The skeleton of a rare and new dinosaur species, estimated to be 150 million years old, was just sold to an anonymous art collector. The skeleton fetched for a hefty price of $2 million — but scientists aren't happy about it.
A fossilized dinosaur egg discovered in China was recently identified as a new dinosaur species. Baby Louie is currently in China and might still undergo further analysis.
Despite historic finds of fossilized protein in a dinosaur bone, it seems humanity is still far away from resurrecting the dinosaurs.
Earlier this week, Chinese builders unraveled a well-preserved dinosaur fossil that turned out to be the first specimen of its kind.
The fossil of an adorable but strange bird-lizard from China, known as Psittacosaurus of "parrot lizard," could reveal clues of where dinosaurs lived before their extinction.
Researchers diagnosed a fossilized specimen of a duck-billed dinosaur with septic arthritis. This is the oldest recorded case of septic arthritis -- a condition in which a joint becomes inflamed, often from bacteria or fungus.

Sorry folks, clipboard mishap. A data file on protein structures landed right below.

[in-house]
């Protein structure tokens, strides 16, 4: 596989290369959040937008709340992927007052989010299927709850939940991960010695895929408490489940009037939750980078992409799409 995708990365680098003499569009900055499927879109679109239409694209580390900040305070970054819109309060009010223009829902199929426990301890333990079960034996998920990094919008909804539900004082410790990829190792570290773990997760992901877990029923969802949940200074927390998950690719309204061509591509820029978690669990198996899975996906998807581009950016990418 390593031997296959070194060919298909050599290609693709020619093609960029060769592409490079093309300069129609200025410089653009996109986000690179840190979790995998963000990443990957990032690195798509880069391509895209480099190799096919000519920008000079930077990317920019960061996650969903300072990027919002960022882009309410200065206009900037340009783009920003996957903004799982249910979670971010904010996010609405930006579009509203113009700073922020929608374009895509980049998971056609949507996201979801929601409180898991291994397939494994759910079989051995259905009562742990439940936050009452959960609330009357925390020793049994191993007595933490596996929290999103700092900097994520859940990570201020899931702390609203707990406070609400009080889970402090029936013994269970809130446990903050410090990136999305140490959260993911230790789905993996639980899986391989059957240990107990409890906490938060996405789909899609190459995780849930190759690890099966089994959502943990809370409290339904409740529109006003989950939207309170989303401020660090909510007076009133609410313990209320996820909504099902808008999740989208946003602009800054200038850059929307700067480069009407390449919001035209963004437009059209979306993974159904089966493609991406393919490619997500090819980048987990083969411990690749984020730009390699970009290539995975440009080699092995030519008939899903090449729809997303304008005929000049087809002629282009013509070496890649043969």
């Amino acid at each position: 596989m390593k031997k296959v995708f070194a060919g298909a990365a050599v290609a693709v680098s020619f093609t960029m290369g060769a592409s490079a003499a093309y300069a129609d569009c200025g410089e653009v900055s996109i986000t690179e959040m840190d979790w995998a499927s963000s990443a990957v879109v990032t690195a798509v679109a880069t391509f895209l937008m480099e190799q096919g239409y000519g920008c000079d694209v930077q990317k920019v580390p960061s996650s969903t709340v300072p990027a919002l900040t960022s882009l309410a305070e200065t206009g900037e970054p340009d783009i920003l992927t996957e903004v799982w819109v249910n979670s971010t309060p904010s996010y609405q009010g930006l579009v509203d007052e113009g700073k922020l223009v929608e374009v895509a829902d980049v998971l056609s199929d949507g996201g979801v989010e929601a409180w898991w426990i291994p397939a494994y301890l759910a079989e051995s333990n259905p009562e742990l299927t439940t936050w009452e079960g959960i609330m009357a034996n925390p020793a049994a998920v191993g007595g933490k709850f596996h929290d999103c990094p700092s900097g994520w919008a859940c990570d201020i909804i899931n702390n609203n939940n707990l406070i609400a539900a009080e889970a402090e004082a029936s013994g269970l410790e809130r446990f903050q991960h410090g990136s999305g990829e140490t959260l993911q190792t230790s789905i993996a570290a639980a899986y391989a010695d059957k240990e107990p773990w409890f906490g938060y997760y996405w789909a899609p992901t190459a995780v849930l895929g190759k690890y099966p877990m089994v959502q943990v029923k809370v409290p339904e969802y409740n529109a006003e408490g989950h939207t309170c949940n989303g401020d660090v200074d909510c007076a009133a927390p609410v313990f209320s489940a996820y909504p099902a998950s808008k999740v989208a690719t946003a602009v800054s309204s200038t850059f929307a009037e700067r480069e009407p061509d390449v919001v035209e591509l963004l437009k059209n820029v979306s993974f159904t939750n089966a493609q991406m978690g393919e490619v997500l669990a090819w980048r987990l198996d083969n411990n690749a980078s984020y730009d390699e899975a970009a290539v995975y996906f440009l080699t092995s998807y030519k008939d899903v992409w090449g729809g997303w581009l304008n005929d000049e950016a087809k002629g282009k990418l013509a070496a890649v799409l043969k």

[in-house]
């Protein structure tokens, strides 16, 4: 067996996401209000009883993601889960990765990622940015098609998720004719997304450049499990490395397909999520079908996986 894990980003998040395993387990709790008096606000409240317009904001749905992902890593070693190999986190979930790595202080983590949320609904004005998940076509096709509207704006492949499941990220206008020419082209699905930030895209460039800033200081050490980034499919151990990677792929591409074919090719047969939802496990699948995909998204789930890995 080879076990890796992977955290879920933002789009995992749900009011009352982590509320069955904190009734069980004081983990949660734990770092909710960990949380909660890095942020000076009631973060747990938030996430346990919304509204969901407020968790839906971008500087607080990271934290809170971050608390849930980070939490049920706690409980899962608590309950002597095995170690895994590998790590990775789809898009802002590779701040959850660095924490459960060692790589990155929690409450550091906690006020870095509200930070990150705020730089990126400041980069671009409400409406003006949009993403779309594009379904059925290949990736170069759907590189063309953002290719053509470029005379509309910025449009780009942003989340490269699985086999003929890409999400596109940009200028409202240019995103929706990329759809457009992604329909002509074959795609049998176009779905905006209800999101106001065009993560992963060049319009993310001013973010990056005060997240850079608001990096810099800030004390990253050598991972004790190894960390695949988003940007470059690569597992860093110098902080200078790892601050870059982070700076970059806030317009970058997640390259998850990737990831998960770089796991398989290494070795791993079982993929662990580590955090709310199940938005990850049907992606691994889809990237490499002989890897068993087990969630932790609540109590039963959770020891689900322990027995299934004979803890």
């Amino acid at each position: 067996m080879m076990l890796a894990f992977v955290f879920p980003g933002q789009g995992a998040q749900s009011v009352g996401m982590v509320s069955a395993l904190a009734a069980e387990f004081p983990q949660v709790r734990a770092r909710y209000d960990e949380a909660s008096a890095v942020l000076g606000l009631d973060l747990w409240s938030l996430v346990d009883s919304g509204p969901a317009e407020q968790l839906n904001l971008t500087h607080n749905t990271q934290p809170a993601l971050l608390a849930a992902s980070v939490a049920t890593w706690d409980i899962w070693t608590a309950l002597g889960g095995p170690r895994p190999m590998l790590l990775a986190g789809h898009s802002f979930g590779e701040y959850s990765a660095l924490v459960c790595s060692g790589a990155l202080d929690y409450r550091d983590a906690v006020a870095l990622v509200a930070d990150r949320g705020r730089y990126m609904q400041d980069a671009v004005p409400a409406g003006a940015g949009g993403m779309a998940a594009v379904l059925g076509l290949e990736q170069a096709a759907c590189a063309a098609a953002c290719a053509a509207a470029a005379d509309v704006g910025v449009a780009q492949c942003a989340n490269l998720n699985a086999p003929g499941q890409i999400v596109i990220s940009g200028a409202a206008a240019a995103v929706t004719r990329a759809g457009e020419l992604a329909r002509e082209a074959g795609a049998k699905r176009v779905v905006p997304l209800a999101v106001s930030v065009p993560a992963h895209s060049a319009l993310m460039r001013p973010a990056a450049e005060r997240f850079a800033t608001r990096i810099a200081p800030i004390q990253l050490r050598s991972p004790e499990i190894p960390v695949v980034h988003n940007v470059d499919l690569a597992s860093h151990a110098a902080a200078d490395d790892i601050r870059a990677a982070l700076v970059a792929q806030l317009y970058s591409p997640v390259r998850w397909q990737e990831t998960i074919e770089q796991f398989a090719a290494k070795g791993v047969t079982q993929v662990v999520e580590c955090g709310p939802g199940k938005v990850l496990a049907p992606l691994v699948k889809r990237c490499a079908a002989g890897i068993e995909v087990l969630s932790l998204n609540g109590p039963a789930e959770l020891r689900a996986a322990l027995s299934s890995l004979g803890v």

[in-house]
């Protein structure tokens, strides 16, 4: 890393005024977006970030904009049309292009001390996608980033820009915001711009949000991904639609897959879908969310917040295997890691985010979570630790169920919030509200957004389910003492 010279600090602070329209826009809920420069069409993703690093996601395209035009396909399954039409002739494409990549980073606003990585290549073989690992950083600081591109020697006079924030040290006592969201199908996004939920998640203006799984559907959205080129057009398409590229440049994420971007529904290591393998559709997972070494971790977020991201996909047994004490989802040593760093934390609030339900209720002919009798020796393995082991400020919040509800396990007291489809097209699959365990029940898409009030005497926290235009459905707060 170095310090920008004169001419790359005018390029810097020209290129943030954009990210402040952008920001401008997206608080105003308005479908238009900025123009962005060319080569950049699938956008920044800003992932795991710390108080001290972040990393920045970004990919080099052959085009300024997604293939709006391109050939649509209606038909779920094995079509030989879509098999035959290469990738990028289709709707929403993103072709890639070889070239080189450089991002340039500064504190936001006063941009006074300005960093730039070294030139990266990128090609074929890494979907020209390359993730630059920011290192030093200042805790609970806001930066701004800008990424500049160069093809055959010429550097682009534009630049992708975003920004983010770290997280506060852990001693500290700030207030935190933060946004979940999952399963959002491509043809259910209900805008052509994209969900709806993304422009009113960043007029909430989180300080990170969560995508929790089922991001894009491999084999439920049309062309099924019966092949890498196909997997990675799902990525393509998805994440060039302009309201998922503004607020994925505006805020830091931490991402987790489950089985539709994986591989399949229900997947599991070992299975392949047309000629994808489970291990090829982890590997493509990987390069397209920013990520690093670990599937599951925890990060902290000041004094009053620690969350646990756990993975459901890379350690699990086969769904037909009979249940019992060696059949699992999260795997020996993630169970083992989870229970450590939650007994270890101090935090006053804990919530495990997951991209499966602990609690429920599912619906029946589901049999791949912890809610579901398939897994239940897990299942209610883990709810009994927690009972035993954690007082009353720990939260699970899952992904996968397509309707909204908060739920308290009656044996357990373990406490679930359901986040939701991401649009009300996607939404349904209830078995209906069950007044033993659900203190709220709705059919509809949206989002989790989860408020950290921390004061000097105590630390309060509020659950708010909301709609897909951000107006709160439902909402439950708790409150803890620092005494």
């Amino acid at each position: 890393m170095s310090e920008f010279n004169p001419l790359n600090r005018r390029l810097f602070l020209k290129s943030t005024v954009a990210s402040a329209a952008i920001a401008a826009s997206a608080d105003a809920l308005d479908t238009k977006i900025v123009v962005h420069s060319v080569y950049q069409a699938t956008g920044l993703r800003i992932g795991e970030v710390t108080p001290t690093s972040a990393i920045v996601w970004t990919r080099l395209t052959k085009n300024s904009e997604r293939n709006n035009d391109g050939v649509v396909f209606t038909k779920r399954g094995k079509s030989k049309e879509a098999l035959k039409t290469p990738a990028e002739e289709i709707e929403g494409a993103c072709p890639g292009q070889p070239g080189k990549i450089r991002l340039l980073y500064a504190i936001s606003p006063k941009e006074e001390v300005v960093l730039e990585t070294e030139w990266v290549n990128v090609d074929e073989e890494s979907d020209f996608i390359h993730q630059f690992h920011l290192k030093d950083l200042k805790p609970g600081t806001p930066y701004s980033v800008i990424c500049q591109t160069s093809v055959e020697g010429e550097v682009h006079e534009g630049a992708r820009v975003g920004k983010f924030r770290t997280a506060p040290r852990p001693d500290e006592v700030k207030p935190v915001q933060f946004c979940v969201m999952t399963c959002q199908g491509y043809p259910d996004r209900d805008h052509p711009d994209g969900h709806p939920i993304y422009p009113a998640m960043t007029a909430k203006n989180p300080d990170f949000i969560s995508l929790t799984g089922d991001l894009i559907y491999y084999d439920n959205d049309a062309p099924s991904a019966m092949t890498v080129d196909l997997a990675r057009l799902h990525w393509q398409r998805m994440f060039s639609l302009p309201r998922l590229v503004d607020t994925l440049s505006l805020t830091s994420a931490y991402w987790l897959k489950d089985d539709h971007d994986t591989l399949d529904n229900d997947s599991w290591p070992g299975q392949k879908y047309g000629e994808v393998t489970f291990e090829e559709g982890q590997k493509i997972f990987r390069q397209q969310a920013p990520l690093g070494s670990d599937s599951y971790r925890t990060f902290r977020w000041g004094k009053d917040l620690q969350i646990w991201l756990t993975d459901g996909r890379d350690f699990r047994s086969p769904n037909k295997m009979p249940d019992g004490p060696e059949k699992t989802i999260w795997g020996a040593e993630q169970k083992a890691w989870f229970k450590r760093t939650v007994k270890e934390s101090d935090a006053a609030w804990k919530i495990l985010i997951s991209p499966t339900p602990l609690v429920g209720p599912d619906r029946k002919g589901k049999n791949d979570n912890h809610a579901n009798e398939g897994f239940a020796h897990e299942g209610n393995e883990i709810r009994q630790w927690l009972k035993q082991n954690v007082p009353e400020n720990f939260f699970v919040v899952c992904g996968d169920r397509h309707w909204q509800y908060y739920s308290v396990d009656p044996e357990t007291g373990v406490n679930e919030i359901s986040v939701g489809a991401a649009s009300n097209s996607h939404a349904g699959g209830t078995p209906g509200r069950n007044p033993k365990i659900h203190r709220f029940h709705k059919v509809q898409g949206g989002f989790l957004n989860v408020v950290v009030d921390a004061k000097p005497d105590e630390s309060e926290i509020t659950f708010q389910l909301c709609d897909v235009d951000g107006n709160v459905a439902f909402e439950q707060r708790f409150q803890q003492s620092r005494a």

Endangered species and extinct animals have always made man curious, especially the dinosaurs. Thanks to new techniques and more advanced technologies, it is possible to keep exploring more and more about animals from past centuries and what they can tell us about the world and its history.
Using Maiasaura fossil bones, researchers recently revealed the most detailed life history of any dinosaur known.
A new hadrosaur species, a type of duck-billed dinosaur, was excavated from Alaska. This species represents the northernmost dinosaur known to date and likely endured dark winter months and snowy conditions, researchers say.
Feathered fossils examined by Brown University researchers were found to hold vital pigment information about a bird-like dinosaur that died 150 million years ago.
Dreadnoughtus - the long-necked herbivore recently uncovered in Patagonia - was previously thought to be the world's heaviest dinosaur, but now new findings may upend its heavyweight title.
Remnants of soft tissue, boasting similarities to red blood cells and collagen fibers, have been found in fragments of dinosaur fossils, possibly allowing scientists to better understand how these prehistoric creatures evolved to become warm-blooded.